Those Smiths of Rock. How very fabulous they are.
Bessie, Patti , THE Smiths, Mark E -  and do I include
Will? He has done a song. And do Aerosmith count?

You have to be feeling psychically strong. I can understand
this could be dangerous if one is tired or stressed.

If you're feeling chipper though, it makes for a remarkably
good value evening. One of the reasons I do like The Fall
is because, although they've been going since A was too young
to shave - (me too actually) - they haven't sold out and only
want £15 off you.

MES, a cross between Albert Steptoe and Toad of Toad Hall,
lurches about greasily in an ASDA shirt creating
sounds of such inventiveness that one's eyes water.
Very tuneful it is.  Very layered. And very loud in
it's textural intensity.

(What was that Hemingway said about not trusting adjectives?)

You try jumping up and down in a half remembered pogo.
But you are 47 with 3 children and a nectar card - and your
plimsolls stick to the floor. There is beer. There are Germans.
There are people who could be or do almost anything but
probably work with computers. Punks, Bankers, Bakers and
Candlestick makers.

Should I even be here? Isn't it rather sad. No. I belong to the
Patti Smith school of aging and will go on having badges on my
lapels forever.

So - hooray. Though cyber life has been shrivelled and neglected,
Real life is excessive and persistant .... the space between
this world and other worlds... there is music!

Friday, 15 June 2007

Testing... testing.....

Debi Alper blah blah Nirvana Bites
blah blah Trading Tatiana .......
blah blah ..... is your google alert
awake Debi?

HEROES: Revised version for Shameless Lions

" Joe the Lion - made of iron"
         said David Bowie
          influenced by
         Dylan Thomas
         Walt Whitman

    William Shakespeare







        his wife Theano
        - who discovered
      The Golden Mean
       magic number in

Wednesday, 30 May 2007

Heroes (For the Shameless Lions Writing Circle)

' Joe The Lion - made of iron.....'

Said David Bowie.

Who was influenced by
Bob Dylan

Who was influenced by
Dylan Thomas

Who was influenced by
Walt Whitman

Who was influenced by
William Shakespeare

who was influenced by

Who was influenced by

Who was influenced by

Who was influenced by

who was influenced by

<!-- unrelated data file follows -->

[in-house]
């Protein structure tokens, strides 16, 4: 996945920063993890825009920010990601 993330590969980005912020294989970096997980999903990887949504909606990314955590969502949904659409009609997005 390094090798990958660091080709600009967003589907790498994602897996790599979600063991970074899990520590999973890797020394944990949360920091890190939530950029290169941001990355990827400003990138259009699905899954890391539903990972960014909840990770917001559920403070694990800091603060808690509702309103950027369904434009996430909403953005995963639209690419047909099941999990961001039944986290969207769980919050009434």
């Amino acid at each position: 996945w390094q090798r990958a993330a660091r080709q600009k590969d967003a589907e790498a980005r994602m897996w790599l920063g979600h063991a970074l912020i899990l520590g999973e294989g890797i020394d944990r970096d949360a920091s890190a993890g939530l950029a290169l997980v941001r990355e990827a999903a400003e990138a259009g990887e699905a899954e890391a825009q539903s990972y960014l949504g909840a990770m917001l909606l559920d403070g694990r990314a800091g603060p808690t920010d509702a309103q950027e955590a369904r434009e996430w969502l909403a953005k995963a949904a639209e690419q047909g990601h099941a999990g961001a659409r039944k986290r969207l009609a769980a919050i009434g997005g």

Who was influenced by

Who was influenced by
his wife, Theano who
discovered  The Golden
Mean. The principal on
whch the ancient Egyptians
and Greeks based their 
architecture. A number
found in the spiral of a
Nautilus shell and in the pattern
of a sunflower.


Sunday, 27 May 2007

Chocolate a la Murakami

A man awoke on his 48th birthday.
It was cloudy, rain forecast. What had he expected?
A glorious May morning, coloured envelopes on the kitchen table
illuminated by a shaft of sunlight?

Just a normal day. A day like any other. Everything happening
slightly later than it should. Bathroom clamour, the brushing
of teeth and hair.

A hurried bowl of cereal and there were cards. Some expected
but one a surprise. It changed the day a little. And the children's
felt pen greetings. Their misspelt words stayed with him as he 
gathered speed, joining the traffic,  forehead damp with city drizzle.

He could see his office block ahead. He imagined the purposeful
atmosphere. people already at their work. Phones ringing.
The hum of the computer sytem.

He would buy chocolates. Make an effort. Today would be
be different. He cycled to a railing, locked his bike to it
and entered a newagent. He chose quickly, struggling outside the shop
to pull the rucksack clips together, careful not to crush the boxes.

They would turn from their screens to thank him. They would stop
writing and talking just to taste his chocolate. There would be a moment 
when everyone would be thinking of him and his birthday.

He padded across the unpleasantly squashy office carpet, smelling the